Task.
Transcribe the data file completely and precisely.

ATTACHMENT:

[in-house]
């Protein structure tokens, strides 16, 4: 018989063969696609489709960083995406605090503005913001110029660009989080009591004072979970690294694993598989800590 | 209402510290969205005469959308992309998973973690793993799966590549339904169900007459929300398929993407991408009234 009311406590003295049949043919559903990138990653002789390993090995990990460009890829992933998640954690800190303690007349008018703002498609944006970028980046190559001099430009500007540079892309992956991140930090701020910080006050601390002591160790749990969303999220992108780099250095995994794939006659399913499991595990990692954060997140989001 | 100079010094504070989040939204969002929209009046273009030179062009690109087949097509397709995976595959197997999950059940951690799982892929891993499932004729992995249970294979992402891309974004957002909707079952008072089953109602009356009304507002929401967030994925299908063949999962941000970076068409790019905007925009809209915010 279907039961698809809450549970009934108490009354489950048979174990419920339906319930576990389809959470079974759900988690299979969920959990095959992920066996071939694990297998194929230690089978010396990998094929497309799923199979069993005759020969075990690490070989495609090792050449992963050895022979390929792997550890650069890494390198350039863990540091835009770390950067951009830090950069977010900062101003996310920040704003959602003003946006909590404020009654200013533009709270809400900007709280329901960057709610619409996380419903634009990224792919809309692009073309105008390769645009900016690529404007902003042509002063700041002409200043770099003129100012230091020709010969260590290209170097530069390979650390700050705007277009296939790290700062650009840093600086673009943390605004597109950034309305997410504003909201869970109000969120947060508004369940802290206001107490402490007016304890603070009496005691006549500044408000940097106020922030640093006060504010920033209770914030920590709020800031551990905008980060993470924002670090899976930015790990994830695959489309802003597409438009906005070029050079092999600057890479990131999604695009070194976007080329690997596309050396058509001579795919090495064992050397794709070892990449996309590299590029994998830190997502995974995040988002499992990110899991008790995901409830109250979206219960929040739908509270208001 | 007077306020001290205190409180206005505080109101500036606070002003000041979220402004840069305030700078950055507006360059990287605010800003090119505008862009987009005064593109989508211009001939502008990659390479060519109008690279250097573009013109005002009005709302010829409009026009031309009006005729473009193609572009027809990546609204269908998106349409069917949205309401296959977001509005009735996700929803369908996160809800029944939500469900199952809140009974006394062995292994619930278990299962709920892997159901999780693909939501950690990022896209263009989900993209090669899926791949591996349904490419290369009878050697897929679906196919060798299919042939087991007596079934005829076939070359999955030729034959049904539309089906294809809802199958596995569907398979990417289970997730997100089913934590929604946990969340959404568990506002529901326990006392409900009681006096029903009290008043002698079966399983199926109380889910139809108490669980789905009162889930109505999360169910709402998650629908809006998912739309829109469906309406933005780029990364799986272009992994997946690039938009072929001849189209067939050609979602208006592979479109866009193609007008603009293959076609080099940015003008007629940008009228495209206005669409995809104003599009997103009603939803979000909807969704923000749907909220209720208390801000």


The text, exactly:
[in-house]
């Protein structure tokens, strides 16, 4: 018989063969696609489709960083995406605090503005913001110029660009989080009591004072979970690294694993598989800590 | 209402510290969205005469959308992309998973973690793993799966590549339904169900007459929300398929993407991408009234 009311406590003295049949043919559903990138990653002789390993090995990990460009890829992933998640954690800190303690007349008018703002498609944006970028980046190559001099430009500007540079892309992956991140930090701020910080006050601390002591160790749990969303999220992108780099250095995994794939006659399913499991595990990692954060997140989001 | 100079010094504070989040939204969002929209009046273009030179062009690109087949097509397709995976595959197997999950059940951690799982892929891993499932004729992995249970294979992402891309974004957002909707079952008072089953109602009356009304507002929401967030994925299908063949999962941000970076068409790019905007925009809209915010 279907039961698809809450549970009934108490009354489950048979174990419920339906319930576990389809959470079974759900988690299979969920959990095959992920066996071939694990297998194929230690089978010396990998094929497309799923199979069993005759020969075990690490070989495609090792050449992963050895022979390929792997550890650069890494390198350039863990540091835009770390950067951009830090950069977010900062101003996310920040704003959602003003946006909590404020009654200013533009709270809400900007709280329901960057709610619409996380419903634009990224792919809309692009073309105008390769645009900016690529404007902003042509002063700041002409200043770099003129100012230091020709010969260590290209170097530069390979650390700050705007277009296939790290700062650009840093600086673009943390605004597109950034309305997410504003909201869970109000969120947060508004369940802290206001107490402490007016304890603070009496005691006549500044408000940097106020922030640093006060504010920033209770914030920590709020800031551990905008980060993470924002670090899976930015790990994830695959489309802003597409438009906005070029050079092999600057890479990131999604695009070194976007080329690997596309050396058509001579795919090495064992050397794709070892990449996309590299590029994998830190997502995974995040988002499992990110899991008790995901409830109250979206219960929040739908509270208001 | 007077306020001290205190409180206005505080109101500036606070002003000041979220402004840069305030700078950055507006360059990287605010800003090119505008862009987009005064593109989508211009001939502008990659390479060519109008690279250097573009013109005002009005709302010829409009026009031309009006005729473009193609572009027809990546609204269908998106349409069917949205309401296959977001509005009735996700929803369908996160809800029944939500469900199952809140009974006394062995292994619930278990299962709920892997159901999780693909939501950690990022896209263009989900993209090669899926791949591996349904490419290369009878050697897929679906196919060798299919042939087991007596079934005829076939070359999955030729034959049904539309089906294809809802199958596995569907398979990417289970997730997100089913934590929604946990969340959404568990506002529901326990006392409900009681006096029903009290008043002698079966399983199926109380889910139809108490669980789905009162889930109505999360169910709402998650629908809006998912739309829109469906309406933005780029990364799986272009992994997946690039938009072929001849189209067939050609979602208006592979479109866009193609007008603009293959076609080099940015003008007629940008009228495209206005669409995809104003599009997103009603939803979000909807969704923000749907909220209720208390801000």